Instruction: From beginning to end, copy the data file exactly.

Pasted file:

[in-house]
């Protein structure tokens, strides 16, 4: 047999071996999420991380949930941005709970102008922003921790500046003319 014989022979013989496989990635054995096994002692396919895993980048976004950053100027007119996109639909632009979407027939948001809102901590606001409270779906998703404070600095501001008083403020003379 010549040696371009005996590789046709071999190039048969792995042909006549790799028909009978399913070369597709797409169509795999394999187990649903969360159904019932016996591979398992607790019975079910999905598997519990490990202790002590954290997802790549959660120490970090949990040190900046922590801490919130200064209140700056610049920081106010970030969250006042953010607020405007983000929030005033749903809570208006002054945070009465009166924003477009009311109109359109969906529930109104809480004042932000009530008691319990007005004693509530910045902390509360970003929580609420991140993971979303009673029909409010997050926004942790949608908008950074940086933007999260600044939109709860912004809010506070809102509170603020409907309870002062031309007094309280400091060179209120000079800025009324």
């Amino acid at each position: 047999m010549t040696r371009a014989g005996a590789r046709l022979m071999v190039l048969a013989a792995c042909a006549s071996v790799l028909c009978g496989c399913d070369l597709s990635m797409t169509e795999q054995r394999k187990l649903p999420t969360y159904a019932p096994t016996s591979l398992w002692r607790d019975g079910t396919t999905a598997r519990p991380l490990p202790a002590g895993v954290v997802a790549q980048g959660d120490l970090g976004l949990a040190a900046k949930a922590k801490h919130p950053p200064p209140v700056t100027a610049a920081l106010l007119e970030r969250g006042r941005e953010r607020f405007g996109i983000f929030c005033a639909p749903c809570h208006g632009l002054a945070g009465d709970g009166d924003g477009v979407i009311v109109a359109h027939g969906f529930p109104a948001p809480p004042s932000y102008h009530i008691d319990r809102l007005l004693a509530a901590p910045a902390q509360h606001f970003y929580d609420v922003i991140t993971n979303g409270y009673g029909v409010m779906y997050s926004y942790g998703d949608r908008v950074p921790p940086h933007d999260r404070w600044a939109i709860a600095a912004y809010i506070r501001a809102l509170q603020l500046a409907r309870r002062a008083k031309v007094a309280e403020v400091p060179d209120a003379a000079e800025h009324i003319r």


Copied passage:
[in-house]
């Protein structure tokens, strides 16, 4: 047999071996999420991380949930941005709970102008922003921790500046003319 014989022979013989496989990635054995096994002692396919895993980048976004950053100027007119996109639909632009979407027939948001809102901590606001409270779906998703404070600095501001008083403020003379 010549040696371009005996590789046709071999190039048969792995042909006549790799028909009978399913070369597709797409169509795999394999187990649903969360159904019932016996591979398992607790019975079910999905598997519990490990202790002590954290997802790549959660120490970090949990040190900046922590801490919130200064209140700056610049920081106010970030969250006042953010607020405007983000929030005033749903809570208006002054945070009465009166924003477009009311109109359109969906529930109104809480004042932000009530008691319990007005004693509530910045902390509360970003929580609420991140993971979303009673029909409010997050926004942790949608908008950074940086933007999260600044939109709860912004809010506070809102509170603020409907309870002062031309007094309280400091060179209120000079800025009324």
């Amino acid at each position: 047999m010549t040696r371009a014989g005996a590789r046709l022979m071999v190039l048969a013989a792995c042909a006549s071996v790799l028909c009978g496989c399913d070369l597709s990635m797409t169509e795999q054995r394999k187990l649903p999420t969360y159904a019932p096994t016996s591979l398992w002692r607790d019975g079910t396919t999905a598997r519990p991380l490990p202790a002590g895993v954290v997802a790549q980048g959660d120490l970090g976004l949990a040190a900046k949930a922590k801490h919130p950053p200064p209140v700056t100027a610049a920081l106010l007119e970030r969250g006042r941005e953010r607020f405007g996109i983000f929030c005033a639909p749903c809570h208006g632009l002054a945070g009465d709970g009166d924003g477009v979407i009311v109109a359109h027939g969906f529930p109104a948001p809480p004042s932000y102008h009530i008691d319990r809102l007005l004693a509530a901590p910045a902390q509360h606001f970003y929580d609420v922003i991140t993971n979303g409270y009673g029909v409010m779906y997050s926004y942790g998703d949608r908008v950074p921790p940086h933007d999260r404070w600044a939109i709860a600095a912004y809010i506070r501001a809102l509170q603020l500046a409907r309870r002062a008083k031309v007094a309280e403020v400091p060179d209120a003379a000079e800025h009324i003319r």